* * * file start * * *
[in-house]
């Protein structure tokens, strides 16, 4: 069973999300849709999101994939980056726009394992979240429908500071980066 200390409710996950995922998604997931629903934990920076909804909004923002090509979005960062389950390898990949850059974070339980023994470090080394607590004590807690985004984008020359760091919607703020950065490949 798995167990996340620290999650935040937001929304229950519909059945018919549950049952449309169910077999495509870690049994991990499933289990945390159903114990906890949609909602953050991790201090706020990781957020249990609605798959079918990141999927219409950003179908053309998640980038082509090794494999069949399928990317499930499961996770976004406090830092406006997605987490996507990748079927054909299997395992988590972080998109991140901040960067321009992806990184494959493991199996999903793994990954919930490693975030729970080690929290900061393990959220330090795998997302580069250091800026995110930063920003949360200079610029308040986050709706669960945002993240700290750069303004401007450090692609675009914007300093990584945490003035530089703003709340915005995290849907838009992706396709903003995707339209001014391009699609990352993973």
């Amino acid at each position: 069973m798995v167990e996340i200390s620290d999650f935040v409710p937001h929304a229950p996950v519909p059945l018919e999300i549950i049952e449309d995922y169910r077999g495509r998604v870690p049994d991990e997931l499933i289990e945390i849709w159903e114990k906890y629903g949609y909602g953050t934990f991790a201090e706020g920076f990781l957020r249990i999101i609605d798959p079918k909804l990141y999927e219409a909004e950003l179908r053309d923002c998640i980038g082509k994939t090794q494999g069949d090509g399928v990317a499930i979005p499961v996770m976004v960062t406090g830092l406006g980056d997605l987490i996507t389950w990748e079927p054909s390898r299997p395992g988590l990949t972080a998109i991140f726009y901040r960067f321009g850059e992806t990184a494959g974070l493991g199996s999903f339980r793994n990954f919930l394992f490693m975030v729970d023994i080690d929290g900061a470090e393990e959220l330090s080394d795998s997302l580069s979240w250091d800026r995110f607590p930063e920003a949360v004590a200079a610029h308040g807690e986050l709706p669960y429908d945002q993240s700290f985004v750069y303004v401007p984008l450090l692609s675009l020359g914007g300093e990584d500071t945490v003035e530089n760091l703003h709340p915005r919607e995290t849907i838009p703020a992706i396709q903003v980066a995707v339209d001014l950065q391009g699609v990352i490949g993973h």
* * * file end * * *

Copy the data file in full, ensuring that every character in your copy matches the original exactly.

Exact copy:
[in-house]
């Protein structure tokens, strides 16, 4: 069973999300849709999101994939980056726009394992979240429908500071980066 200390409710996950995922998604997931629903934990920076909804909004923002090509979005960062389950390898990949850059974070339980023994470090080394607590004590807690985004984008020359760091919607703020950065490949 798995167990996340620290999650935040937001929304229950519909059945018919549950049952449309169910077999495509870690049994991990499933289990945390159903114990906890949609909602953050991790201090706020990781957020249990609605798959079918990141999927219409950003179908053309998640980038082509090794494999069949399928990317499930499961996770976004406090830092406006997605987490996507990748079927054909299997395992988590972080998109991140901040960067321009992806990184494959493991199996999903793994990954919930490693975030729970080690929290900061393990959220330090795998997302580069250091800026995110930063920003949360200079610029308040986050709706669960945002993240700290750069303004401007450090692609675009914007300093990584945490003035530089703003709340915005995290849907838009992706396709903003995707339209001014391009699609990352993973």
């Amino acid at each position: 069973m798995v167990e996340i200390s620290d999650f935040v409710p937001h929304a229950p996950v519909p059945l018919e999300i549950i049952e449309d995922y169910r077999g495509r998604v870690p049994d991990e997931l499933i289990e945390i849709w159903e114990k906890y629903g949609y909602g953050t934990f991790a201090e706020g920076f990781l957020r249990i999101i609605d798959p079918k909804l990141y999927e219409a909004e950003l179908r053309d923002c998640i980038g082509k994939t090794q494999g069949d090509g399928v990317a499930i979005p499961v996770m976004v960062t406090g830092l406006g980056d997605l987490i996507t389950w990748e079927p054909s390898r299997p395992g988590l990949t972080a998109i991140f726009y901040r960067f321009g850059e992806t990184a494959g974070l493991g199996s999903f339980r793994n990954f919930l394992f490693m975030v729970d023994i080690d929290g900061a470090e393990e959220l330090s080394d795998s997302l580069s979240w250091d800026r995110f607590p930063e920003a949360v004590a200079a610029h308040g807690e986050l709706p669960y429908d945002q993240s700290f985004v750069y303004v401007p984008l450090l692609s675009l020359g914007g300093e990584d500071t945490v003035e530089n760091l703003h709340p915005r919607e995290t849907i838009p703020a992706i396709q903003v980066a995707v339209d001014l950065q391009g699609v990352i490949g993973h």